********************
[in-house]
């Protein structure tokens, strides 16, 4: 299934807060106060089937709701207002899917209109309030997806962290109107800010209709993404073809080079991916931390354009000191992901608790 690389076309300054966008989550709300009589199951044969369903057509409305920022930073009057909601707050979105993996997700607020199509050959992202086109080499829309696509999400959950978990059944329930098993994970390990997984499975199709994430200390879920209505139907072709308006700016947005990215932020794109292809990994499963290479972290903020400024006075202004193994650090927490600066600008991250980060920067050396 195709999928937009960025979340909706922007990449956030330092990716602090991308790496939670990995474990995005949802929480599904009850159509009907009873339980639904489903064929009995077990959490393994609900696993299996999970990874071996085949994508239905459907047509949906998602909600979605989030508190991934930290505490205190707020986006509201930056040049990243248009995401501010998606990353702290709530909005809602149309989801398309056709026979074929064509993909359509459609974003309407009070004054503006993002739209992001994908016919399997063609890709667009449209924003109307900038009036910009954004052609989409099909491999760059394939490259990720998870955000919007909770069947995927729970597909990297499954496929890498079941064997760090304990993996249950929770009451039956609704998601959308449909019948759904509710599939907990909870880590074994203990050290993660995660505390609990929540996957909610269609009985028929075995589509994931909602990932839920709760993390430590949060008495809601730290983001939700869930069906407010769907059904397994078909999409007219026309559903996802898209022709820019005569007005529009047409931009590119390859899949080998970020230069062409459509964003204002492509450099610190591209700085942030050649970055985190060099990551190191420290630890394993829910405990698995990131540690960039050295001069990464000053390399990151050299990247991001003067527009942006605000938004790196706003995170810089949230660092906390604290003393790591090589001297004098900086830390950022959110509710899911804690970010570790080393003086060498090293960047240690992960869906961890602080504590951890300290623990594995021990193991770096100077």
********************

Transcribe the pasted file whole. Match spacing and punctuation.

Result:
[in-house]
């Protein structure tokens, strides 16, 4: 299934807060106060089937709701207002899917209109309030997806962290109107800010209709993404073809080079991916931390354009000191992901608790 690389076309300054966008989550709300009589199951044969369903057509409305920022930073009057909601707050979105993996997700607020199509050959992202086109080499829309696509999400959950978990059944329930098993994970390990997984499975199709994430200390879920209505139907072709308006700016947005990215932020794109292809990994499963290479972290903020400024006075202004193994650090927490600066600008991250980060920067050396 195709999928937009960025979340909706922007990449956030330092990716602090991308790496939670990995474990995005949802929480599904009850159509009907009873339980639904489903064929009995077990959490393994609900696993299996999970990874071996085949994508239905459907047509949906998602909600979605989030508190991934930290505490205190707020986006509201930056040049990243248009995401501010998606990353702290709530909005809602149309989801398309056709026979074929064509993909359509459609974003309407009070004054503006993002739209992001994908016919399997063609890709667009449209924003109307900038009036910009954004052609989409099909491999760059394939490259990720998870955000919007909770069947995927729970597909990297499954496929890498079941064997760090304990993996249950929770009451039956609704998601959308449909019948759904509710599939907990909870880590074994203990050290993660995660505390609990929540996957909610269609009985028929075995589509994931909602990932839920709760993390430590949060008495809601730290983001939700869930069906407010769907059904397994078909999409007219026309559903996802898209022709820019005569007005529009047409931009590119390859899949080998970020230069062409459509964003204002492509450099610190591209700085942030050649970055985190060099990551190191420290630890394993829910405990698995990131540690960039050295001069990464000053390399990151050299990247991001003067527009942006605000938004790196706003995170810089949230660092906390604290003393790591090589001297004098900086830390950022959110509710899911804690970010570790080393003086060498090293960047240690992960869906961890602080504590951890300290623990594995021990193991770096100077």